When we train a man or boy to a high degree of excellence in marksmanship, he simply will not use such a stock. Why should I give the ordinary man an idea he can shoot well or learn to shoot well or get satisfaction from a rifle with such a stock? He cannot.
(My side note: Many “stock” rifles, from mainstream manufacturers, especially 22’s still come with this crappy design, lack of sling swivel studs for a sling and dismal iron sights. We are repeating history in more ways than one. There is a very unflattering reason for this. The answer was above.)
Here is exactly what Whelen was talking about: There are 4 worthless features on this particular entry level 22 shown below.
Whelen addressed 3 of them above. Otherwise the internals are rock solid. Also note that Appleseeders can rejoice in the fact we designed a “training” rifle in the spirit of Whelen.
About a year ago, I explained to my readers the very great advantage that came from using a sling. It gives absolute steadfastness of aim and moreover it enables one to aim steadily even when he is trembling from exertion, cold or excitement. Given two shooters of equal skill, and equal rifles, let one use the rifle sling while the other shoots without it. The man without the sling will be seriously handicapped. I am not going to recommend such a rifle, as it will handicap you because it does not have a sling or sling swivels. I certainly would not use such a rifle.
(My side note- speaking of slings: you’ll find that “history does indeed repeat itself” – that the sling was originally a mere carrying strap, that thanks to efforts of people like
Whelen it was made a shooting aid which none of us would voluntarily forgo, that the M1907 military sling was adopted by the US Army in 1907 to provide its troops with a fine shooting aid Later the simple but effective GI web sling was used.
But for most shooters, the sling now is again relegated to being a mere carrying strap. Ignorance, apathy, and laziness in action, and no doubt the failure to remember how to squeeze max accuracy out of a rifle via sling usage.)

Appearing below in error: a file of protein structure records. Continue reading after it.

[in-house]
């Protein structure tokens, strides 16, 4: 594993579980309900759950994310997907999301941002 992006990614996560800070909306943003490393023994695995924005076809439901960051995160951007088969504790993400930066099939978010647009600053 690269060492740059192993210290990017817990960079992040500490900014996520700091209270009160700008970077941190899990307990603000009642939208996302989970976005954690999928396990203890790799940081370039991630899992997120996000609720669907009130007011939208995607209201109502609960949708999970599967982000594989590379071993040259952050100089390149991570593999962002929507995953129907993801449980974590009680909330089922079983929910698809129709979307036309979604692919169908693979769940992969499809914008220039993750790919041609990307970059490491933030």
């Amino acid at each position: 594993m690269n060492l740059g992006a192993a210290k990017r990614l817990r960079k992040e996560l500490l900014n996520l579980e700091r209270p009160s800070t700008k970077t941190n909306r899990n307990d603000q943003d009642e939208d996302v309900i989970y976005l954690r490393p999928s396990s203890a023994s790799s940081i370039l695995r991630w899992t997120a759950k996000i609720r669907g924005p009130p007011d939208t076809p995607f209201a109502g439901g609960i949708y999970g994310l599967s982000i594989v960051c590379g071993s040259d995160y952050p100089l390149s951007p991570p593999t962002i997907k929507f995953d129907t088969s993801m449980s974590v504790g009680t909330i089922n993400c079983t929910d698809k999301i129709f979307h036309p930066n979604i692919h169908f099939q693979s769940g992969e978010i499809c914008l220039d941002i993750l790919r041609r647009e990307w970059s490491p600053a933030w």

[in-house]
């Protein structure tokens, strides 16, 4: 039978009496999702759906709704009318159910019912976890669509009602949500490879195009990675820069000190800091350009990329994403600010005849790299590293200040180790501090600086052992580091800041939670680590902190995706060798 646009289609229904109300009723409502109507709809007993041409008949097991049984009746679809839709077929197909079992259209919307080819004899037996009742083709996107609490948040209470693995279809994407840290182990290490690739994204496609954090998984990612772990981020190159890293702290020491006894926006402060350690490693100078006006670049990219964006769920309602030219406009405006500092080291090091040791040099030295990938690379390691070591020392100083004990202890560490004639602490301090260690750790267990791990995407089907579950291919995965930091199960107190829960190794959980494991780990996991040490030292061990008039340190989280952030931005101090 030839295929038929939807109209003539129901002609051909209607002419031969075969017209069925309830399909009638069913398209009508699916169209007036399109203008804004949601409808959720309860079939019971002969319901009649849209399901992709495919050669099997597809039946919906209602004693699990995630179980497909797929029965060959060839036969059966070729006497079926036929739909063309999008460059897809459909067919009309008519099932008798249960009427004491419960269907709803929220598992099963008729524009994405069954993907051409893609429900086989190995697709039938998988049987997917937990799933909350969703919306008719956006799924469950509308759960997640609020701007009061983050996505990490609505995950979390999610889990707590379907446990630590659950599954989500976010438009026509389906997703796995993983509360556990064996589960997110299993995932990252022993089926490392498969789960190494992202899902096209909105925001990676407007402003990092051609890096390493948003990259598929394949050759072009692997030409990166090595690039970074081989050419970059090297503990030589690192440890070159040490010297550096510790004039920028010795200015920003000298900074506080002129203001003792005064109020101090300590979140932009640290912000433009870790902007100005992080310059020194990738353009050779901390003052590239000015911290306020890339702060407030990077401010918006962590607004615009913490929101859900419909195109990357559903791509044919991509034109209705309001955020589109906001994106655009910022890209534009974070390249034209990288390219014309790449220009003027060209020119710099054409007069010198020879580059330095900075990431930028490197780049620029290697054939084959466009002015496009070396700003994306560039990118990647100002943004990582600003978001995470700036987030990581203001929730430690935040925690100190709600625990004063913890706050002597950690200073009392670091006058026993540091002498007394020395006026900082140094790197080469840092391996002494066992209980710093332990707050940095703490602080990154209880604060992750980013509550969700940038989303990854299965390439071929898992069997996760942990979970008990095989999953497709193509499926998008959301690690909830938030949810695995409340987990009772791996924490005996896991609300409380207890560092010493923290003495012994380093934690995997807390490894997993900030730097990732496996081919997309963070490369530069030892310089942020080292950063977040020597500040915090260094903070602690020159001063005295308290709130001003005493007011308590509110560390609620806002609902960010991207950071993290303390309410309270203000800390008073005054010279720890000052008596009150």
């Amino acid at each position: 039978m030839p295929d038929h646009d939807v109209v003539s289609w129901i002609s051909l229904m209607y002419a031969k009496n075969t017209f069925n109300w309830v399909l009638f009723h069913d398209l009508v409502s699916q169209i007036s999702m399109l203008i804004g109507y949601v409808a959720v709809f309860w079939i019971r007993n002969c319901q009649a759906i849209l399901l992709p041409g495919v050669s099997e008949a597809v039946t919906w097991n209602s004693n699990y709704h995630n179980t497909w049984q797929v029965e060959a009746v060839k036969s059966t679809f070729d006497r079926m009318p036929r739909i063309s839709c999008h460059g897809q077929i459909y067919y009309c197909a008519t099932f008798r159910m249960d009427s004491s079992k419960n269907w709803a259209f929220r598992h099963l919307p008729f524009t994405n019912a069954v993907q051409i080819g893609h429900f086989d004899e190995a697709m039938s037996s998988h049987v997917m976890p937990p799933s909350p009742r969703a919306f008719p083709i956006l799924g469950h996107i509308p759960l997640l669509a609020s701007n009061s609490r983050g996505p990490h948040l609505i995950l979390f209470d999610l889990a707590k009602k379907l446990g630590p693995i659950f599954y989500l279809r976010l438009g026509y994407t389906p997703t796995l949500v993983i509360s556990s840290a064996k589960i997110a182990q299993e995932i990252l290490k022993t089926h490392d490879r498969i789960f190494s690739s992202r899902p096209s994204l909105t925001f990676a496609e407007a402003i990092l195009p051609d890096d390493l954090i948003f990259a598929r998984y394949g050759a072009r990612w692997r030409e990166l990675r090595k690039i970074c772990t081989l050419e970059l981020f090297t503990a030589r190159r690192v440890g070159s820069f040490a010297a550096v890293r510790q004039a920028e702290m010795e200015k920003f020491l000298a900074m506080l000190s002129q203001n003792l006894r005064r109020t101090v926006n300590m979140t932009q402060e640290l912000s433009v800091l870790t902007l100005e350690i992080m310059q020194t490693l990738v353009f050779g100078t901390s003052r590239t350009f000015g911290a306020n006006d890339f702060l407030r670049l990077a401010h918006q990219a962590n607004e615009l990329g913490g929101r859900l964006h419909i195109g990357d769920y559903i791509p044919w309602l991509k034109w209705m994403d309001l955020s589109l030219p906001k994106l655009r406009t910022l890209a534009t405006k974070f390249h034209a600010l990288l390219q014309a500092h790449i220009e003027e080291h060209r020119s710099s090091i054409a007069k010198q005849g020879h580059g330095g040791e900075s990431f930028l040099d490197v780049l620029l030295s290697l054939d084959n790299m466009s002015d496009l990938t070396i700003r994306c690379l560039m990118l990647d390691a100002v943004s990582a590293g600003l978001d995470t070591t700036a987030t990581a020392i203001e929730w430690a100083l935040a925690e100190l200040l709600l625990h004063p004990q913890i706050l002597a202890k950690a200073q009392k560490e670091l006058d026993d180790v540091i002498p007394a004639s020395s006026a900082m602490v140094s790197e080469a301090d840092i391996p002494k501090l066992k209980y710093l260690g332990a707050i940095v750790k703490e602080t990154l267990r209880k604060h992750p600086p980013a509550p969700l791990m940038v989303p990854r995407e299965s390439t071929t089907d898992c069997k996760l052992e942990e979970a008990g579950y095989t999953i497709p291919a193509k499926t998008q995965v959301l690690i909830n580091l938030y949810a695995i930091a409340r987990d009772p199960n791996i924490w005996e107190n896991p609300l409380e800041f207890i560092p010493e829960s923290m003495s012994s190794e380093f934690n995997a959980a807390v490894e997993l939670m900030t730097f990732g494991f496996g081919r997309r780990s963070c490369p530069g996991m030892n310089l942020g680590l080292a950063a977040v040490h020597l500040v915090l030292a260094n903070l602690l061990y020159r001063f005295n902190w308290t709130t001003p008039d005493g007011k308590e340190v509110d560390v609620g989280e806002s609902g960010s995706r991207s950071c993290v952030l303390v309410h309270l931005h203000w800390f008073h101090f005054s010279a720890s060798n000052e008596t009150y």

I have been working hard for 30 years for this day. It was just 30 years ago that I wrote my first article for Outdoor Life recommending accurate rifles with adjustable aperture sights, shooting slings, large flat butt plates and the use of accurate cartridges. The day has at last come when such rifles are available to everyone.
(My note-now that he has the rifle part handled, he moves on to the making “a Nation of Riflemen”.)
Using a modern rifle and training by modern methods, any man with fair physique and fair eyesight, with or without glasses, can quickly teach himself to: Place four out of five of his shots in a 10 inch bull’s-eye at 200 yards or a 2 ½” bull’s-eye at 50 yards from 12 to 20 seconds.
(My note-quick, how many minutes does his standard vary from a 4MOA rack grade “Rifleman” standard?)
Surely place his bullet into a vital spot on a deer or similar game at 250 yards using iron sights, or 350 yards, using a scope, with a rifle shooting a high intensity cartridge of a very flat trajectory.
(My note-as opposed to the slower velocity cartridges still in use at CTW’s time)
Catch sure aim quickly on running or jumping game. Qualify as Expert on the Army Qualifying Course.
(My side note- many rifle marksmanship schools do this, we shoot this standard at Project Appleseed. Expert is a minimum 210 points out of 250.)
He cannot do these things with obsolete, poorly sighted, poorly stocked rifles with poor trigger pulls and without a sling no matter how hard he tries.
Gentlemen we are again about to become a Nation of Riflemen, and having become that, we shall command peace for ourselves and for our posterity.
See to it you use the grandest of rifles properly as a gentleman and American should; that you never take life-human or animal-needlessly or thoughtlessly; that you never endanger the lives of others; that you kill painlessly and humanely with a single shot; that you learn to hold steadily, aim accurately and squeeze the trigger easily; that you become nail-driving marksman.
(My side note: One simply needs an ego free teachable attitude. Then if you persist, as a Rifleman does, it’s easy to score “Expert” as Whelen demands.)
And then you teach your boys to do likewise. Give them an even break. Don’t handicap them with a cheap, unsuitable, obsolete rifle. Neither you nor they nor our country will get anywhere with such weapons. A good rifleman plus a good rifle will shoot, see straight, think straight and will run our country straight.”-Col. Townsend Whelen-May 1932
Let’s not forget Col. Townsend Whelen’s words.
Remember, “Liberty is not a cruise ship full of pampered passengers. It is a man of war and we are all crew.”-Boston T. Party
TG/ Dan Bradford
More here: https://www.findagrave.com/cgi-bin/fg.cgi?page=gr&GRid=49337296